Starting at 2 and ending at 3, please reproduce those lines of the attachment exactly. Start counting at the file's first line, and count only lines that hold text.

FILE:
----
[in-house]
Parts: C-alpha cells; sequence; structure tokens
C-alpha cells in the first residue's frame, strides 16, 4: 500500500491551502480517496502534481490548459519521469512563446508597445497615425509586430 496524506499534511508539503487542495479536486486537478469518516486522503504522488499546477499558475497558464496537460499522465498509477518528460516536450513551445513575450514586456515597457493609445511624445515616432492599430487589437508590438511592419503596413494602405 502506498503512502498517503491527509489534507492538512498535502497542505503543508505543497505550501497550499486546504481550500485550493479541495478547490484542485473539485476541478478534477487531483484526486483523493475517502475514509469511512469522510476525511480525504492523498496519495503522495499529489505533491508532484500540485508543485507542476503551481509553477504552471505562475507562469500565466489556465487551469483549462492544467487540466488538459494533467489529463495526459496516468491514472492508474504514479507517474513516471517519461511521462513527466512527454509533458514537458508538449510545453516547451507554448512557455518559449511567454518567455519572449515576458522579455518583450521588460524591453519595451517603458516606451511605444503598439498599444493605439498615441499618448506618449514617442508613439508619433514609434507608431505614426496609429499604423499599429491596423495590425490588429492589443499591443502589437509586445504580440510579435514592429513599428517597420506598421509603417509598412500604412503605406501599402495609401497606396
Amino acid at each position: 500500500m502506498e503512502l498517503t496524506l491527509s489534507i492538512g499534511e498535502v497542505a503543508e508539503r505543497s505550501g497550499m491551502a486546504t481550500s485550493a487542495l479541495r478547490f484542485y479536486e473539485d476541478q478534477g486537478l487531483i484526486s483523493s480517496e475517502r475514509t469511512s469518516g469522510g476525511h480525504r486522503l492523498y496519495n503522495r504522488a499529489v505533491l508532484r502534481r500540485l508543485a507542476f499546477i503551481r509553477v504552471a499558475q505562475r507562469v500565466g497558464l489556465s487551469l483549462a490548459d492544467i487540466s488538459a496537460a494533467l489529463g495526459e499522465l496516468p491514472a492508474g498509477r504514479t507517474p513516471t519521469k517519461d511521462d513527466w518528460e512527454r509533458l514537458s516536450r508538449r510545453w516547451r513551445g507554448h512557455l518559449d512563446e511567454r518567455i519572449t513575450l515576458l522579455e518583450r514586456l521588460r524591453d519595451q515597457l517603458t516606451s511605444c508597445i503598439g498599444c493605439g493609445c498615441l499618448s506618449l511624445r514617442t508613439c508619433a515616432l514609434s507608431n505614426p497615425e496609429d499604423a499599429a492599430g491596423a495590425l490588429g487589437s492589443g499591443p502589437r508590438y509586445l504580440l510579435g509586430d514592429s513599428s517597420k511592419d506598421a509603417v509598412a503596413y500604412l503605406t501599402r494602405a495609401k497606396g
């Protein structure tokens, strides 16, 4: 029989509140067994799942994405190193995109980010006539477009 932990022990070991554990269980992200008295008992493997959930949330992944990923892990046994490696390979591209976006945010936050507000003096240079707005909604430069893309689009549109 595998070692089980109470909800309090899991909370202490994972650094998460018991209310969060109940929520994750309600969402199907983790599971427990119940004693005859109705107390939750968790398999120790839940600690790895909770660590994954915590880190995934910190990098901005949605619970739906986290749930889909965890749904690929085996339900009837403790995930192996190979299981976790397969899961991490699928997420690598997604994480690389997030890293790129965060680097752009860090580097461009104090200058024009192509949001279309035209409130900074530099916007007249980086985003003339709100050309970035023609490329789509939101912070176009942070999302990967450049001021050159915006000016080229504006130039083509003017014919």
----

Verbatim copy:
Parts: C-alpha cells; sequence; structure tokens
C-alpha cells in the first residue's frame, strides 16, 4: 500500500491551502480517496502534481490548459519521469512563446508597445497615425509586430 496524506499534511508539503487542495479536486486537478469518516486522503504522488499546477499558475497558464496537460499522465498509477518528460516536450513551445513575450514586456515597457493609445511624445515616432492599430487589437508590438511592419503596413494602405 502506498503512502498517503491527509489534507492538512498535502497542505503543508505543497505550501497550499486546504481550500485550493479541495478547490484542485473539485476541478478534477487531483484526486483523493475517502475514509469511512469522510476525511480525504492523498496519495503522495499529489505533491508532484500540485508543485507542476503551481509553477504552471505562475507562469500565466489556465487551469483549462492544467487540466488538459494533467489529463495526459496516468491514472492508474504514479507517474513516471517519461511521462513527466512527454509533458514537458508538449510545453516547451507554448512557455518559449511567454518567455519572449515576458522579455518583450521588460524591453519595451517603458516606451511605444503598439498599444493605439498615441499618448506618449514617442508613439508619433514609434507608431505614426496609429499604423499599429491596423495590425490588429492589443499591443502589437509586445504580440510579435514592429513599428517597420506598421509603417509598412500604412503605406501599402495609401497606396